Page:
The county will work with primary care clinics, hold pop-up events, work with pharmacies and provide vaccine to businesses to reach more people, he said.

Deschutes County has one of the highest vaccination rates in Oregon: 50% of the population is vaccinated. That compares with 52% in Multnomah and Hood River counties, 49% in Washington County and 45% in Clackamas County. Benton County is No. 1, with a vaccination rate of 57%. 

Marion County, which is served by the mass vaccination clinic at the Oregon State Fairgrounds, has reached only 39%. Demand has slowed at the fairgrounds, according to Salem Health, which runs the fairgrounds site. But the health care system has no plans to close it.

“We are daily monitoring the demand and are assessing when demobilizing the mass vaccination site would be indicated in the future,” Lisa Wood, spokesperson for Salem Health, told The Lund Report. “Currently, daily totals of vaccine given are about 40 percent lower than this time a month ago at the vaccine clinic. While demand for first doses has declined, demand for the second dose is stable with a high rate for those returning for their second dose.”

Jackson County, with a 38% vaccination rate, also has a mass vaccination clinic. Located at Jackson County Expo in Central Point, it has drive-through and walk-through appointments, and shots are available for walk-ins on the spot. The site is operated by federal, state and county officials, who have not announced plans to scale it back. 

Providers are expecting a bump in demand when the Pfizer vaccine is fully approved for children 12-15. The federal Food and Drug Administration on Monday approved emergency use of the vaccine on that age group . Oregon health officials said they are waiting for instructions from the federal Centers for Disease Control and Prevention and the go-ahead from a western states vaccine advisory group.

That could come this week.

Vaccinating younger teens -- the Pfizer vaccine is already approved for patients aged 16 and older -- will boost Oregon’s overall vaccination rate. But providers also need to persuade more older people, who face the highest risk of severe disease and death, to get vaccinated.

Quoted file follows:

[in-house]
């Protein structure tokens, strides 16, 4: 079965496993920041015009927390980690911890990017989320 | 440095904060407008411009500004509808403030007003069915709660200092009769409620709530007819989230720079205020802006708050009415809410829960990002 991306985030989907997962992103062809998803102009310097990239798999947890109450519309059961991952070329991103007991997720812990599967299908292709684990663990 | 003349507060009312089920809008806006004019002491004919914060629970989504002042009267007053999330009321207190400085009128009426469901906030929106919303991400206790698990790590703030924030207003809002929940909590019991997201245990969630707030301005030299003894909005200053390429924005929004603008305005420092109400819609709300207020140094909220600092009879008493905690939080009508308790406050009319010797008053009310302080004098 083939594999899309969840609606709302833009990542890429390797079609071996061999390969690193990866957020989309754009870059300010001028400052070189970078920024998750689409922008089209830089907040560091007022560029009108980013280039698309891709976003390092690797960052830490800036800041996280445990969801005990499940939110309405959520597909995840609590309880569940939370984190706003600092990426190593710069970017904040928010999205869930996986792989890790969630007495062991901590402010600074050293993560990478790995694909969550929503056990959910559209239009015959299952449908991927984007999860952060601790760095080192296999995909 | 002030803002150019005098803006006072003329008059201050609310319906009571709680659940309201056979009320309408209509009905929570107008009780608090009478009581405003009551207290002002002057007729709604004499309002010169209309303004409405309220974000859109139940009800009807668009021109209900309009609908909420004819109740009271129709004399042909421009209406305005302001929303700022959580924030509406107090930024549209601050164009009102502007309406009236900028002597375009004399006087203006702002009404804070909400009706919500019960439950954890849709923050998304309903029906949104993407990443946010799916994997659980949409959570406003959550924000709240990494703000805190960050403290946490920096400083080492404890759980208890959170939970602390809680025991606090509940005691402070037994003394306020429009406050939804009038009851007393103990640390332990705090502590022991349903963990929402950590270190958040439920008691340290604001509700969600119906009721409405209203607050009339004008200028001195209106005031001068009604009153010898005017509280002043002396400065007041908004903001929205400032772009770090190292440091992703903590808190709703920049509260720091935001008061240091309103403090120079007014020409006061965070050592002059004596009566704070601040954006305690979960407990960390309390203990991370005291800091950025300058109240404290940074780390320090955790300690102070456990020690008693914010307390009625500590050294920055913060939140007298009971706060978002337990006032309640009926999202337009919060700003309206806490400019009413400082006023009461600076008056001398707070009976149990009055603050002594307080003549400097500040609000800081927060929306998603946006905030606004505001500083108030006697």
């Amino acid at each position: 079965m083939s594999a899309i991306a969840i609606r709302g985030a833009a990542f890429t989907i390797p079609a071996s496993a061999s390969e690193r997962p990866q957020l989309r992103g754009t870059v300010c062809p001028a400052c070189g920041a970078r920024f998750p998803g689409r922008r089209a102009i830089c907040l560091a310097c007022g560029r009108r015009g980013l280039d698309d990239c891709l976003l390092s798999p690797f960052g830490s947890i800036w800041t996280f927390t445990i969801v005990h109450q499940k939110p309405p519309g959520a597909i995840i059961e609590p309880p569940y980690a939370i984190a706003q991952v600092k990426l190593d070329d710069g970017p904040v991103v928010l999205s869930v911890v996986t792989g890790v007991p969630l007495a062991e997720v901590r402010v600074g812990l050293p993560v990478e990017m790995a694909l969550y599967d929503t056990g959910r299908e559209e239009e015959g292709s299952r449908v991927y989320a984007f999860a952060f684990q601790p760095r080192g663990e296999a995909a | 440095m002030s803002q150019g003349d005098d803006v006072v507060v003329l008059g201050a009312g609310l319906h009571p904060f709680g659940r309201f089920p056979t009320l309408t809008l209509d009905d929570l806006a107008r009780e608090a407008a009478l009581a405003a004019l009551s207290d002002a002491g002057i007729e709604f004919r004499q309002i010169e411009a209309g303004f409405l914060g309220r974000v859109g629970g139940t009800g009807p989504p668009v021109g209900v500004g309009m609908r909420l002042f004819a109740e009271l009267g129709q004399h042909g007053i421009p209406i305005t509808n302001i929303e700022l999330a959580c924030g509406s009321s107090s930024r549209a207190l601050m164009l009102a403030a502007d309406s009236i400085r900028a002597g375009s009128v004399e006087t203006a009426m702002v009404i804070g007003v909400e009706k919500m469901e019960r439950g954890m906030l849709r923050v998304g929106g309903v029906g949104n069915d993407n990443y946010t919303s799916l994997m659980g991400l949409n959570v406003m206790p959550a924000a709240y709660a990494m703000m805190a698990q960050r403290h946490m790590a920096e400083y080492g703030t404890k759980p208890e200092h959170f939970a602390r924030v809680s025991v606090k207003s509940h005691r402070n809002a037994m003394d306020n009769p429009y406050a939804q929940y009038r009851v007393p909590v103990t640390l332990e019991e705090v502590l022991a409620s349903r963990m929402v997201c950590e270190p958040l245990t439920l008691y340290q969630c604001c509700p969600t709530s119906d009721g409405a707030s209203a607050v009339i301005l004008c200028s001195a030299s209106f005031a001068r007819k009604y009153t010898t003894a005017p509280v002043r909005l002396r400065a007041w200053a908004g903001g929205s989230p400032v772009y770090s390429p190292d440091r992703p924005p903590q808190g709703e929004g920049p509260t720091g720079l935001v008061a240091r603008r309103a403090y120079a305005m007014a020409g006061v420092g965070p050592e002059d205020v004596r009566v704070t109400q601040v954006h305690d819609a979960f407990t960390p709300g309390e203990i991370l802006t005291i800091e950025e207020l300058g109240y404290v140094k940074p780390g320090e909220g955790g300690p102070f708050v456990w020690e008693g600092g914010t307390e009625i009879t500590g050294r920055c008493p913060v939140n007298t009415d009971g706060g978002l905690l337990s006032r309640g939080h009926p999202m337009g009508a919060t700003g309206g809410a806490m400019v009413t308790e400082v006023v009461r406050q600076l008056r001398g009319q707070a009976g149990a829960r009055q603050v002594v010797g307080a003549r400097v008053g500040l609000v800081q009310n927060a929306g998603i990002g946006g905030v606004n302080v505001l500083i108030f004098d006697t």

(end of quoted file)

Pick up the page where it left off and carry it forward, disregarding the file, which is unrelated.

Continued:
Many remain reluctant to get a shot they fear could cause deadly side effects like the Johnson & Johnson vaccine, which was briefly suspended while scientists investigated rare blood clots. Some people still think COVID-19 is similar to the flu, and perhaps they’ve never had a flu shot. Others don’t trust pharmaceutical companies, scientists or the media.

Providers have long known that mass vaccination clinics would not get Oregon to herd immunity, a level of inoculation from vaccination or infection that essentially stamps out the virus by depriving it of new bodies to infect. The rate for COVID-19 is high -- as much as 80% of the population needs to be inoculated against the novel coronavirus.

In the meantime, the virus is mutating as it infects more people. The highly infectious British strain, B.1.1.7, now dominates in Oregon, as expected. Other infectious strains are on the march as well. The variants appear to spread more rapidly. Existing vaccines are still considered highly effective against them.

But to increase vaccinations, officials are having to improvise.

Salem Health has a mobile vaccine team that has visited food packing plants, churches, senior living and migrant communities.

“Our focus is on providing vaccine wherever it is needed,” said Wood, the Salem Health spokeswoman. “As we have throughout the pandemic and through vaccine response, we will adjust to meet the needs of our community.”

This new phase of the vaccination campaign will likely last months.

To find a clinic, visit the Oregon Health Authority's vaccine page.

You can reach Lynne Terry at [email protected] or on [email protected].